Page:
An implant meant to block the flow of blood to a brain aneurysm has been recalled after the device's delivery mechanism was found to occasionally experience fractures, leaving dangerous pieces of wire or tubing inside the bloodstream.
Medtronic, which inherited the Pipeline Flex embolization device in its nearly $43 billion acquisition of Covidien in early 2015, initiated the recall in July. This week, the FDA categorized it as Class I, the agency’s most severe, linking the device in question to an increased risk of serious injury or death.
The Pipeline Flex device is a cylindrical, wire-mesh stent composed of platinum, tungsten and cobalt-chromium-nickel alloy. It’s placed across the base of an aneurysm from inside the carotid arteries, to help lessen the pressure and return the blood vessel to its original shape.
The devices are also available with Medtronic’s Shield Technology, a synthetic coating for the stent that not only helps it slide more easily through the arteries but also stifles the body’s usual response to the placement of a metal object inside a blood vessel. That technology received FDA clearance only recently, in April of this year, but has been available outside the U.S. since at least 2019.
The stents are placed, adjusted and removed using a guidewire-based delivery system that’s at the root of the recall. Not only can fractured pieces cause blockages, strokes or death, but attempts to remove them may also worsen a patient’s condition.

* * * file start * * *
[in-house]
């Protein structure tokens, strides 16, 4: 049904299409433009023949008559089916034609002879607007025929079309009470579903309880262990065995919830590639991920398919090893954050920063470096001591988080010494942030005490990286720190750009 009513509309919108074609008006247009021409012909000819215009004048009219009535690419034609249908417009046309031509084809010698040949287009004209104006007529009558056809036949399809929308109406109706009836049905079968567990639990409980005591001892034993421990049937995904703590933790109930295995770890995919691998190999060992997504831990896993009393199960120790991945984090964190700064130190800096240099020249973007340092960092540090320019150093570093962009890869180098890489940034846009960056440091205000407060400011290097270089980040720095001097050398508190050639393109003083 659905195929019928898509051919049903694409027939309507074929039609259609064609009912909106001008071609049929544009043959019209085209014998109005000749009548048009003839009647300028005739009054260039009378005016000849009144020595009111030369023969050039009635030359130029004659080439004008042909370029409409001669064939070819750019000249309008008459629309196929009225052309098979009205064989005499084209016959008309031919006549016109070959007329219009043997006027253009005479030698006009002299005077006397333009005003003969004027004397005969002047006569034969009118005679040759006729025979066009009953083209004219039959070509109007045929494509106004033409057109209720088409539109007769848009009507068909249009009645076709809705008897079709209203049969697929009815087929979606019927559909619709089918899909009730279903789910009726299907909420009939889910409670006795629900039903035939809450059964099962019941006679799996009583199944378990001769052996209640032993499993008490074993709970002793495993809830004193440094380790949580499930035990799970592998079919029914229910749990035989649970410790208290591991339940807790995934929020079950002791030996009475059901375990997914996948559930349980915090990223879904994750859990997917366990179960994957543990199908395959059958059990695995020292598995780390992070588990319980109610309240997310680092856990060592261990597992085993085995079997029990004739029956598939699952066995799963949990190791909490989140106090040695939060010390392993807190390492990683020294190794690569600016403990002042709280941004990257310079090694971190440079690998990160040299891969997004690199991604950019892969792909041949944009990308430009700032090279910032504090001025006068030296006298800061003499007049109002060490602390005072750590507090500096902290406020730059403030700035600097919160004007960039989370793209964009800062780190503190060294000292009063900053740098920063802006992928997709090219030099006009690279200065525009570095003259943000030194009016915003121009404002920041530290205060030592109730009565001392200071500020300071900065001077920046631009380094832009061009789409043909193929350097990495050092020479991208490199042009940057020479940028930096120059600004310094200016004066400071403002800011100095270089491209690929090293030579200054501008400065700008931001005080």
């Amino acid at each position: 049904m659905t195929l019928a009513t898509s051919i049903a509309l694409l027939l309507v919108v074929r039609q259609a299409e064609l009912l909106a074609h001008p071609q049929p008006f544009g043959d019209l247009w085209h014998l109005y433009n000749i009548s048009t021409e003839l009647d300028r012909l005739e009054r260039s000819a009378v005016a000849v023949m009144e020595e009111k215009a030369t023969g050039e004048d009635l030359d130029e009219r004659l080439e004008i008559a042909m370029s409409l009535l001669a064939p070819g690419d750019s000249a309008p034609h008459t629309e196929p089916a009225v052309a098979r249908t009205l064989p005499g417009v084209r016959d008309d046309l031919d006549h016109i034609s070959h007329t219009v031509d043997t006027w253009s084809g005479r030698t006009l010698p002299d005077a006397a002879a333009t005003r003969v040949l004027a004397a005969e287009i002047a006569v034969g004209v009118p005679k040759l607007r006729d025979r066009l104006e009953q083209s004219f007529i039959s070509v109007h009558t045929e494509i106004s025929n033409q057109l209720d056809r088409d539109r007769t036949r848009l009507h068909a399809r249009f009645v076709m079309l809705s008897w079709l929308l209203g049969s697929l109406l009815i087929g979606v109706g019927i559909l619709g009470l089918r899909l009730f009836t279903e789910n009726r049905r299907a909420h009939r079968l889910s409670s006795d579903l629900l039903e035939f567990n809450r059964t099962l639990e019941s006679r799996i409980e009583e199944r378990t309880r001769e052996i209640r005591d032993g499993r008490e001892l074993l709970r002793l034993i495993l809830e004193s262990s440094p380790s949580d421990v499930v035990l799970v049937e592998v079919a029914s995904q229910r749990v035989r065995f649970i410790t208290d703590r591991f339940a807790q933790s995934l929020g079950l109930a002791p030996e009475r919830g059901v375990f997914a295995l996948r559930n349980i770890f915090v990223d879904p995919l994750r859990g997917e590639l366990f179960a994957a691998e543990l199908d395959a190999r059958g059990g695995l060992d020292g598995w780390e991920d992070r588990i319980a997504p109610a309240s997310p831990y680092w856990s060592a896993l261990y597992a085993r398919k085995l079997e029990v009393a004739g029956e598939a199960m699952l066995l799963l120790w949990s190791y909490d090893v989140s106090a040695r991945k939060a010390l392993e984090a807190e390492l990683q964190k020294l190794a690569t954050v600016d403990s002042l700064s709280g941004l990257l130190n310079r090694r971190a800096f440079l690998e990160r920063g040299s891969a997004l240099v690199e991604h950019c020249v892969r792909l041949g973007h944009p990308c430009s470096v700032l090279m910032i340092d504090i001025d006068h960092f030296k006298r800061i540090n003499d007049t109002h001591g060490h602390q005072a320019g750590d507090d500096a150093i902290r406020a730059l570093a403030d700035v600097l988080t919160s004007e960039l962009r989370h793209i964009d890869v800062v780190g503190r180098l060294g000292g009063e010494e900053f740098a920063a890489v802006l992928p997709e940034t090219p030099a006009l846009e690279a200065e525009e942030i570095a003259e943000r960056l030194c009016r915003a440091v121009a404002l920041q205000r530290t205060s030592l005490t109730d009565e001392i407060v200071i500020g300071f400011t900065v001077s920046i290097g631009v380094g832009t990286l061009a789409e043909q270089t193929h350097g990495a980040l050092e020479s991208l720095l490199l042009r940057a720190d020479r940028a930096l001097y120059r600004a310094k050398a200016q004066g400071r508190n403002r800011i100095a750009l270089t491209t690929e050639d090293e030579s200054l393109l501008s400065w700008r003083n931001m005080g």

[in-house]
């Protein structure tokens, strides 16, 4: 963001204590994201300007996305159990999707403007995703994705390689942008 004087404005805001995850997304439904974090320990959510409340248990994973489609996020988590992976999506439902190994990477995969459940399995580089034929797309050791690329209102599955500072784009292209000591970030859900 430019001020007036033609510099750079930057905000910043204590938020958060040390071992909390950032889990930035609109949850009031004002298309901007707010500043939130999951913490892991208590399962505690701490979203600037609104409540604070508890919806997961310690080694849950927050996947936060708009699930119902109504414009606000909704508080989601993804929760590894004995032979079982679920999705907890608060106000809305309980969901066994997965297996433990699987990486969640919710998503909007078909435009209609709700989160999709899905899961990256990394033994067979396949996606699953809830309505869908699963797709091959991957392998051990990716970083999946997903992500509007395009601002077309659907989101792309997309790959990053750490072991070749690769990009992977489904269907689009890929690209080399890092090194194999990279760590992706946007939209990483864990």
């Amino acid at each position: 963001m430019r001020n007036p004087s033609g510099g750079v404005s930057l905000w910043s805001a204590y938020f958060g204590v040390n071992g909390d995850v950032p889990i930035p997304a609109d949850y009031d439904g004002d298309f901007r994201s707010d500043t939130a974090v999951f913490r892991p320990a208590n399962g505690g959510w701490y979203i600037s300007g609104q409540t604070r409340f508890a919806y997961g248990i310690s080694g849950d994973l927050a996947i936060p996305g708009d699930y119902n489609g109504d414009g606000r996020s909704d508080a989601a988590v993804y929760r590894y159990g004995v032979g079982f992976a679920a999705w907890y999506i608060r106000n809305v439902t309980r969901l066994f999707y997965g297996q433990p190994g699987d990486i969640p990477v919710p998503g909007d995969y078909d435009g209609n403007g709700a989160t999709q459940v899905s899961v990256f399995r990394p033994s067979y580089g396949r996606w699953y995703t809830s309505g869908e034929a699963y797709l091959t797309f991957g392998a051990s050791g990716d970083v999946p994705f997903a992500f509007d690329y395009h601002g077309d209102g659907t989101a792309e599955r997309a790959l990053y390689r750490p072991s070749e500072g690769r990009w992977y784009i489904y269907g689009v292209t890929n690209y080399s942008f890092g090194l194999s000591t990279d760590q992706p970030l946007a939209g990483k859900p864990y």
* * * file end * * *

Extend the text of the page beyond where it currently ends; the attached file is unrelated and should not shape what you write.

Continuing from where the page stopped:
So far two deaths have been linked to the recall, in addition to 10 serious injuries and another 59 reports of device malfunctions, according to the FDA.
The recall affects more than 8,800 devices distributed in the U.S. between April 2019 and August 2020, and more than 7,300 distributed internationally. Healthcare providers using any of the affected Pipeline Flex devices with or without Shield Technology are asked to immediately halt their use and return them to Medtronic.
The safety alert builds on a previous recall of the Pipeline Flex devices in March 2020, initially covering just over 800 units in the U.S., distributed between November 2019 and February 2020. At the time, one death had been linked to the delivery system’s breakages, plus 10 other injuries.
The expanded Pipeline Flex recall is the latest in a spate of Class I safety issues for Medtronic’s products this year. At the beginning of the year, the medtech giant asked physicians around the world to stop using its Valiant Navion thoracic stent graft system, which fortifies weakened aortas using a synthetic fabric tube and metal stent scaffold, because of at least two instances in which the stent fractured, tearing the fabric tube and cause blood to leak out of the device’s channel.
More recently, in July, the FDA slapped a Class I rating on Medtronic’s call for returns or exchanges of nearly 55,000 guidewires distributed over a more than decade-long period between 2007 and 2021. The affected models were found to have not been sterilized before being shipped to hospitals, which could potentially lead to sepsis, other infections or death.
Perhaps the most serious of all Medtronic’s safety issues this year came in June, when the Dublin-based devicemaker opted to discontinue its HeartWare implantable heart pump, following three separate Class I recalls just this year that linked the device to more than a dozen deaths.